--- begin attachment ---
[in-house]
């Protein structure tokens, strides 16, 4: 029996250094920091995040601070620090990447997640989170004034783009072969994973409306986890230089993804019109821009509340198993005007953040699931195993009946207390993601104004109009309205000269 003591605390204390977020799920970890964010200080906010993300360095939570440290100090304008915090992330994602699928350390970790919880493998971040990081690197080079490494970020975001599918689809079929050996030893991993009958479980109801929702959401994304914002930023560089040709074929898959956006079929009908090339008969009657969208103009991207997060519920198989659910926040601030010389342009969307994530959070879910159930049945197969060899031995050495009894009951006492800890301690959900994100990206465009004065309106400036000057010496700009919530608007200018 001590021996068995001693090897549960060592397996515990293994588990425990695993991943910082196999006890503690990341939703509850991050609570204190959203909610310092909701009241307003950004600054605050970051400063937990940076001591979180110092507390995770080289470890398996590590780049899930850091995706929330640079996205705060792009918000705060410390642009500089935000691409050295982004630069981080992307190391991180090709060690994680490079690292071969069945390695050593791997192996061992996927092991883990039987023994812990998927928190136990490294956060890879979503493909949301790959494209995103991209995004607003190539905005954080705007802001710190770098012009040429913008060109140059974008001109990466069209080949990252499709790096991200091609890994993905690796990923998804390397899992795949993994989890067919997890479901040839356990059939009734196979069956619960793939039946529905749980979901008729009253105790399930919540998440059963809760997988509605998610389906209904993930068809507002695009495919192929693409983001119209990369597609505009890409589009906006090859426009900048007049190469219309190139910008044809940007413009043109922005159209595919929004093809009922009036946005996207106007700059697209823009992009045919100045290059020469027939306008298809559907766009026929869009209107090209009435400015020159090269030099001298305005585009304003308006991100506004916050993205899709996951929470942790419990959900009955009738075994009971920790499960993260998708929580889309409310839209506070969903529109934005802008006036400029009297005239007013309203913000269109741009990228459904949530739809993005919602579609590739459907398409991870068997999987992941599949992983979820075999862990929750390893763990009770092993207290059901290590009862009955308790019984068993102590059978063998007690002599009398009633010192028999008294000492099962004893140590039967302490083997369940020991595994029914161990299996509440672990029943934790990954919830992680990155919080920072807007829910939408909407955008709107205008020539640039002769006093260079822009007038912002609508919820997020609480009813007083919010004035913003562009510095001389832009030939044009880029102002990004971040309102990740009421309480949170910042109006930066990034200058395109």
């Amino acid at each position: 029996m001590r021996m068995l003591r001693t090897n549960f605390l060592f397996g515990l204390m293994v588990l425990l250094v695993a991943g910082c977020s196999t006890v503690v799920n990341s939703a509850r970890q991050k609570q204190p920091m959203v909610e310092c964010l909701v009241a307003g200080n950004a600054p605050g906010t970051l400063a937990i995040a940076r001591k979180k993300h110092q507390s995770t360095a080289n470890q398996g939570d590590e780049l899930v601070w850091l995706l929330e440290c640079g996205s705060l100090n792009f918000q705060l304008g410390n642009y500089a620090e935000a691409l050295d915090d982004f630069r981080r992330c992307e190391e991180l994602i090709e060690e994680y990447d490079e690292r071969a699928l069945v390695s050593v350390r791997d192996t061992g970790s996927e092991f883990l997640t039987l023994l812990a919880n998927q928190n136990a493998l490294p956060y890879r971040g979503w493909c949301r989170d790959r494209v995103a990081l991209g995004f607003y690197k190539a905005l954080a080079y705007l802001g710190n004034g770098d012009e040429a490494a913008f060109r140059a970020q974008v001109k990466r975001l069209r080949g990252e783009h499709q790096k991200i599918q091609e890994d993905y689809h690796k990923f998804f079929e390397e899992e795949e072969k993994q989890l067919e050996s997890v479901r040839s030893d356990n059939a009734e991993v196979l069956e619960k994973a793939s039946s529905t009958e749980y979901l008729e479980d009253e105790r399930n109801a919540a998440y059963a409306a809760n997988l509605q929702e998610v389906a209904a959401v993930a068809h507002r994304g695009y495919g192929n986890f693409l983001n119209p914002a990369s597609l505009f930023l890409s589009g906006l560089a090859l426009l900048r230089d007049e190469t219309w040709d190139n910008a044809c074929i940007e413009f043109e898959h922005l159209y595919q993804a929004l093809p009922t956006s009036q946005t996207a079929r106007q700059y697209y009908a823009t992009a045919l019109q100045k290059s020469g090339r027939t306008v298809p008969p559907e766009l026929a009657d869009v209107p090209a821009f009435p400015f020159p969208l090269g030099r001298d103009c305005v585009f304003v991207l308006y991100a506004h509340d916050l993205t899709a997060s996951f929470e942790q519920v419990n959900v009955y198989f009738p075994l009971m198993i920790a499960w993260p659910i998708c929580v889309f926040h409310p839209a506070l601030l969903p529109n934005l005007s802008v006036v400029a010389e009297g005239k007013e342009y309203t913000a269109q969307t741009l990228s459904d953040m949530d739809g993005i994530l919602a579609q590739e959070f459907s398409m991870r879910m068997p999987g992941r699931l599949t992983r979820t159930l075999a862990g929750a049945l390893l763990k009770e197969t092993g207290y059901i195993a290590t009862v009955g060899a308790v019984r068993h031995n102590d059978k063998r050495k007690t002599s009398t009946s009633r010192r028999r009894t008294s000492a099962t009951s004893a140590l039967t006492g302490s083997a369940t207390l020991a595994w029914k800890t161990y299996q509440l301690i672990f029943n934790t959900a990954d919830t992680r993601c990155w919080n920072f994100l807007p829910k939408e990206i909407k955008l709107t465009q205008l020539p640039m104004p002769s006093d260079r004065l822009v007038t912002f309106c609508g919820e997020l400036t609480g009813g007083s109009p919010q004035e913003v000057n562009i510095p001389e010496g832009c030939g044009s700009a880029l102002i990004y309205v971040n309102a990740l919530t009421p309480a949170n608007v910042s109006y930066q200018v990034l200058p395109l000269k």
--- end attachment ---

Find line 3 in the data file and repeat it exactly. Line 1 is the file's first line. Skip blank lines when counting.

């Amino acid at each position: 029996m001590r021996m068995l003591r001693t090897n549960f605390l060592f397996g515990l204390m293994v588990l425990l250094v695993a991943g910082c977020s196999t006890v503690v799920n990341s939703a509850r970890q991050k609570q204190p920091m959203v909610e310092c964010l909701v009241a307003g200080n950004a600054p605050g906010t970051l400063a937990i995040a940076r001591k979180k993300h110092q507390s995770t360095a080289n470890q398996g939570d590590e780049l899930v601070w850091l995706l929330e440290c640079g996205s705060l100090n792009f918000q705060l304008g410390n642009y500089a620090e935000a691409l050295d915090d982004f630069r981080r992330c992307e190391e991180l994602i090709e060690e994680y990447d490079e690292r071969a699928l069945v390695s050593v350390r791997d192996t061992g970790s996927e092991f883990l997640t039987l023994l812990a919880n998927q928190n136990a493998l490294p956060y890879r971040g979503w493909c949301r989170d790959r494209v995103a990081l991209g995004f607003y690197k190539a905005l954080a080079y705007l802001g710190n004034g770098d012009e040429a490494a913008f060109r140059a970020q974008v001109k990466r975001l069209r080949g990252e783009h499709q790096k991200i599918q091609e890994d993905y689809h690796k990923f998804f079929e390397e899992e795949e072969k993994q989890l067919e050996s997890v479901r040839s030893d356990n059939a009734e991993v196979l069956e619960k994973a793939s039946s529905t009958e749980y979901l008729e479980d009253e105790r399930n109801a919540a998440y059963a409306a809760n997988l509605q929702e998610v389906a209904a959401v993930a068809h507002r994304g695009y495919g192929n986890f693409l983001n119209p914002a990369s597609l505009f930023l890409s589009g906006l560089a090859l426009l900048r230089d007049e190469t219309w040709d190139n910008a044809c074929i940007e413009f043109e898959h922005l159209y595919q993804a929004l093809p009922t956006s009036q946005t996207a079929r106007q700059y697209y009908a823009t992009a045919l019109q100045k290059s020469g090339r027939t306008v298809p008969p559907e766009l026929a009657d869009v209107p090209a821009f009435p400015f020159p969208l090269g030099r001298d103009c305005v585009f304003v991207l308006y991100a506004h509340d916050l993205t899709a997060s996951f929470e942790q519920v419990n959900v009955y198989f009738p075994l009971m198993i920790a499960w993260p659910i998708c929580v889309f926040h409310p839209a506070l601030l969903p529109n934005l005007s802008v006036v400029a010389e009297g005239k007013e342009y309203t913000a269109q969307t741009l990228s459904d953040m949530d739809g993005i994530l919602a579609q590739e959070f459907s398409m991870r879910m068997p999987g992941r699931l599949t992983r979820t159930l075999a862990g929750a049945l390893l763990k009770e197969t092993g207290y059901i195993a290590t009862v009955g060899a308790v019984r068993h031995n102590d059978k063998r050495k007690t002599s009398t009946s009633r010192r028999r009894t008294s000492a099962t009951s004893a140590l039967t006492g302490s083997a369940t207390l020991a595994w029914k800890t161990y299996q509440l301690i672990f029943n934790t959900a990954d919830t992680r993601c990155w919080n920072f994100l807007p829910k939408e990206i909407k955008l709107t465009q205008l020539p640039m104004p002769s006093d260079r004065l822009v007038t912002f309106c609508g919820e997020l400036t609480g009813g007083s109009p919010q004035e913003v000057n562009i510095p001389e010496g832009c030939g044009s700009a880029l102002i990004y309205v971040n309102a990740l919530t009421p309480a949170n608007v910042s109006y930066q200018v990034l200058p395109l000269k």